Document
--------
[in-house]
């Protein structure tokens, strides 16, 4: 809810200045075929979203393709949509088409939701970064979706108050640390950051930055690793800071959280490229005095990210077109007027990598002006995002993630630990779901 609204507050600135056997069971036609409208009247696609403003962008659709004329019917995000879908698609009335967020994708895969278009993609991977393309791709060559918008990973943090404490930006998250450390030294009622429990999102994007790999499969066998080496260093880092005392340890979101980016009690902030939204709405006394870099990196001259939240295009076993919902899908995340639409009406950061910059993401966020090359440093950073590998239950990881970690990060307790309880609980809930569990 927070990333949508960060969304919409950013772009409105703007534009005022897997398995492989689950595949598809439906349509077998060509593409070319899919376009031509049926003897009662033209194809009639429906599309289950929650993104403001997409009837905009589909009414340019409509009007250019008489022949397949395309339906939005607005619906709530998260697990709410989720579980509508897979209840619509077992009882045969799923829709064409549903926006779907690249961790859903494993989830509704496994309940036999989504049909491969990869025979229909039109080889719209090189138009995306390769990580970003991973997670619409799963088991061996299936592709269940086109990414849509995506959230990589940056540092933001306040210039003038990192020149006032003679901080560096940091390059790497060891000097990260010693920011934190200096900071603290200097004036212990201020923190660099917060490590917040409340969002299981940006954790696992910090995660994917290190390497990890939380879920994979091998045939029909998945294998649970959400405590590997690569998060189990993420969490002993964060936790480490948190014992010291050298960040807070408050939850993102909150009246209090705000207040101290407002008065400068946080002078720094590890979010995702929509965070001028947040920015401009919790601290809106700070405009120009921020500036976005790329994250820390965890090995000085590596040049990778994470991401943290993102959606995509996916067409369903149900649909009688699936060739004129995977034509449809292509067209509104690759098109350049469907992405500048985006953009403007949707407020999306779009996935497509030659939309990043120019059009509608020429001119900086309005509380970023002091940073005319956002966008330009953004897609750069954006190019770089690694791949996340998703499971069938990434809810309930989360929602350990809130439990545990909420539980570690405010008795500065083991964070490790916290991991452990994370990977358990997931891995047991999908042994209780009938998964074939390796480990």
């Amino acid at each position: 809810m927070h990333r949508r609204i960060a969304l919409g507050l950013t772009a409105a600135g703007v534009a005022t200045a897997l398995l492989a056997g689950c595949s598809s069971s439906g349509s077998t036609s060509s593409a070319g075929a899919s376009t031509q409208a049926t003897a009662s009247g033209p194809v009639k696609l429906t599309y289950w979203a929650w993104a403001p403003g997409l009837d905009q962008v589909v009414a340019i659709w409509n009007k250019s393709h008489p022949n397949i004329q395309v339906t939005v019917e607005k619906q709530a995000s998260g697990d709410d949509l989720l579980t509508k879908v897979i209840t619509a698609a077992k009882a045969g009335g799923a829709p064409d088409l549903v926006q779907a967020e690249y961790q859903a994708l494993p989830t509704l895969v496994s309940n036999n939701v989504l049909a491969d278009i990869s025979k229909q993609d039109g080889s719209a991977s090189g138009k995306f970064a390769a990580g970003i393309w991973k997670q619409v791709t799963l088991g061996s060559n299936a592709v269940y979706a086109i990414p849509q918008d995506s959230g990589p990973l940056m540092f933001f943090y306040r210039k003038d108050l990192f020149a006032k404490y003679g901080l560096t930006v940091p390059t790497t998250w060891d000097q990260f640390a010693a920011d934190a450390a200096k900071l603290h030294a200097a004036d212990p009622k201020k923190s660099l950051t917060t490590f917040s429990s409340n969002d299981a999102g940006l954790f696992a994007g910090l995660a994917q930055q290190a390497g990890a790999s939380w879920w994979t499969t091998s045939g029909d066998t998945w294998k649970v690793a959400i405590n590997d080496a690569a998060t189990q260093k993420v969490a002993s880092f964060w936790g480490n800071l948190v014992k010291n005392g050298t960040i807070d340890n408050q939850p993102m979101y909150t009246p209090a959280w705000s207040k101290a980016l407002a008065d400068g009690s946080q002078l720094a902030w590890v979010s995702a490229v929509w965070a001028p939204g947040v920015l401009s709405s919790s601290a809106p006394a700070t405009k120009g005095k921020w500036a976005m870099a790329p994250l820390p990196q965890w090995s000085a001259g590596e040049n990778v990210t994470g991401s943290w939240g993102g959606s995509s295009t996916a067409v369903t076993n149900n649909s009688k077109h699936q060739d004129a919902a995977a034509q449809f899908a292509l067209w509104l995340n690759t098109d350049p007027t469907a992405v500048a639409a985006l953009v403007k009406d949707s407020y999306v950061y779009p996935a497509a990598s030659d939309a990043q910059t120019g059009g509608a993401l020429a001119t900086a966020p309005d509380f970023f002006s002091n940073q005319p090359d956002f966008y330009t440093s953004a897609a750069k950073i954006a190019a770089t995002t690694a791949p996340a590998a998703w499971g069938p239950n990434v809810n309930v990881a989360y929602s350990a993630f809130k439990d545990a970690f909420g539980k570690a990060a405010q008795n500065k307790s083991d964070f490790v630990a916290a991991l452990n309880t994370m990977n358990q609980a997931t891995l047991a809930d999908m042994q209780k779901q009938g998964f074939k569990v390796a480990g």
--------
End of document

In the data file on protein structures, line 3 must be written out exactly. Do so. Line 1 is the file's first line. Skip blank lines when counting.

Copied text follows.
């Amino acid at each position: 809810m927070h990333r949508r609204i960060a969304l919409g507050l950013t772009a409105a600135g703007v534009a005022t200045a897997l398995l492989a056997g689950c595949s598809s069971s439906g349509s077998t036609s060509s593409a070319g075929a899919s376009t031509q409208a049926t003897a009662s009247g033209p194809v009639k696609l429906t599309y289950w979203a929650w993104a403001p403003g997409l009837d905009q962008v589909v009414a340019i659709w409509n009007k250019s393709h008489p022949n397949i004329q395309v339906t939005v019917e607005k619906q709530a995000s998260g697990d709410d949509l989720l579980t509508k879908v897979i209840t619509a698609a077992k009882a045969g009335g799923a829709p064409d088409l549903v926006q779907a967020e690249y961790q859903a994708l494993p989830t509704l895969v496994s309940n036999n939701v989504l049909a491969d278009i990869s025979k229909q993609d039109g080889s719209a991977s090189g138009k995306f970064a390769a990580g970003i393309w991973k997670q619409v791709t799963l088991g061996s060559n299936a592709v269940y979706a086109i990414p849509q918008d995506s959230g990589p990973l940056m540092f933001f943090y306040r210039k003038d108050l990192f020149a006032k404490y003679g901080l560096t930006v940091p390059t790497t998250w060891d000097q990260f640390a010693a920011d934190a450390a200096k900071l603290h030294a200097a004036d212990p009622k201020k923190s660099l950051t917060t490590f917040s429990s409340n969002d299981a999102g940006l954790f696992a994007g910090l995660a994917q930055q290190a390497g990890a790999s939380w879920w994979t499969t091998s045939g029909d066998t998945w294998k649970v690793a959400i405590n590997d080496a690569a998060t189990q260093k993420v969490a002993s880092f964060w936790g480490n800071l948190v014992k010291n005392g050298t960040i807070d340890n408050q939850p993102m979101y909150t009246p209090a959280w705000s207040k101290a980016l407002a008065d400068g009690s946080q002078l720094a902030w590890v979010s995702a490229v929509w965070a001028p939204g947040v920015l401009s709405s919790s601290a809106p006394a700070t405009k120009g005095k921020w500036a976005m870099a790329p994250l820390p990196q965890w090995s000085a001259g590596e040049n990778v990210t994470g991401s943290w939240g993102g959606s995509s295009t996916a067409v369903t076993n149900n649909s009688k077109h699936q060739d004129a919902a995977a034509q449809f899908a292509l067209w509104l995340n690759t098109d350049p007027t469907a992405v500048a639409a985006l953009v403007k009406d949707s407020y999306v950061y779009p996935a497509a990598s030659d939309a990043q910059t120019g059009g509608a993401l020429a001119t900086a966020p309005d509380f970023f002006s002091n940073q005319p090359d956002f966008y330009t440093s953004a897609a750069k950073i954006a190019a770089t995002t690694a791949p996340a590998a998703w499971g069938p239950n990434v809810n309930v990881a989360y929602s350990a993630f809130k439990d545990a970690f909420g539980k570690a990060a405010q008795n500065k307790s083991d964070f490790v630990a916290a991991l452990n309880t994370m990977n358990q609980a997931t891995l047991a809930d999908m042994q209780k779901q009938g998964f074939k569990v390796a480990g």